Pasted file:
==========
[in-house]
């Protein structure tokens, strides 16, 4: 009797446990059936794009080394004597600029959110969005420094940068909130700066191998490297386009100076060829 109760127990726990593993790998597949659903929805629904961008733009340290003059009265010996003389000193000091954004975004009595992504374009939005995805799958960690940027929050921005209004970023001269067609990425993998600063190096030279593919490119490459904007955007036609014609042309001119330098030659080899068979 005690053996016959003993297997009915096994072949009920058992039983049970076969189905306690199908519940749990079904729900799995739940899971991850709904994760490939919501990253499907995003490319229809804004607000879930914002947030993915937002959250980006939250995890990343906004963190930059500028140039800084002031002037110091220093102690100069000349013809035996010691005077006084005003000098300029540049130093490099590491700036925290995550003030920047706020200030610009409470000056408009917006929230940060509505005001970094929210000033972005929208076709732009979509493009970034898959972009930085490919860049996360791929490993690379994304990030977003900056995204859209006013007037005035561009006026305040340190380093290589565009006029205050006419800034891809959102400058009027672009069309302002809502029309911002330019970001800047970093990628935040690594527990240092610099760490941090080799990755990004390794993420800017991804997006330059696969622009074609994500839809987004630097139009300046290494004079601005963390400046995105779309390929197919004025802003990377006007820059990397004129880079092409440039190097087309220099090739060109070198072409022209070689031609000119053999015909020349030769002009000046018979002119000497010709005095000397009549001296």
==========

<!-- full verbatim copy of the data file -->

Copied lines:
[in-house]
């Protein structure tokens, strides 16, 4: 009797446990059936794009080394004597600029959110969005420094940068909130700066191998490297386009100076060829 109760127990726990593993790998597949659903929805629904961008733009340290003059009265010996003389000193000091954004975004009595992504374009939005995805799958960690940027929050921005209004970023001269067609990425993998600063190096030279593919490119490459904007955007036609014609042309001119330098030659080899068979 005690053996016959003993297997009915096994072949009920058992039983049970076969189905306690199908519940749990079904729900799995739940899971991850709904994760490939919501990253499907995003490319229809804004607000879930914002947030993915937002959250980006939250995890990343906004963190930059500028140039800084002031002037110091220093102690100069000349013809035996010691005077006084005003000098300029540049130093490099590491700036925290995550003030920047706020200030610009409470000056408009917006929230940060509505005001970094929210000033972005929208076709732009979509493009970034898959972009930085490919860049996360791929490993690379994304990030977003900056995204859209006013007037005035561009006026305040340190380093290589565009006029205050006419800034891809959102400058009027672009069309302002809502029309911002330019970001800047970093990628935040690594527990240092610099760490941090080799990755990004390794993420800017991804997006330059696969622009074609994500839809987004630097139009300046290494004079601005963390400046995105779309390929197919004025802003990377006007820059990397004129880079092409440039190097087309220099090739060109070198072409022209070689031609000119053999015909020349030769002009000046018979002119000497010709005095000397009549001296």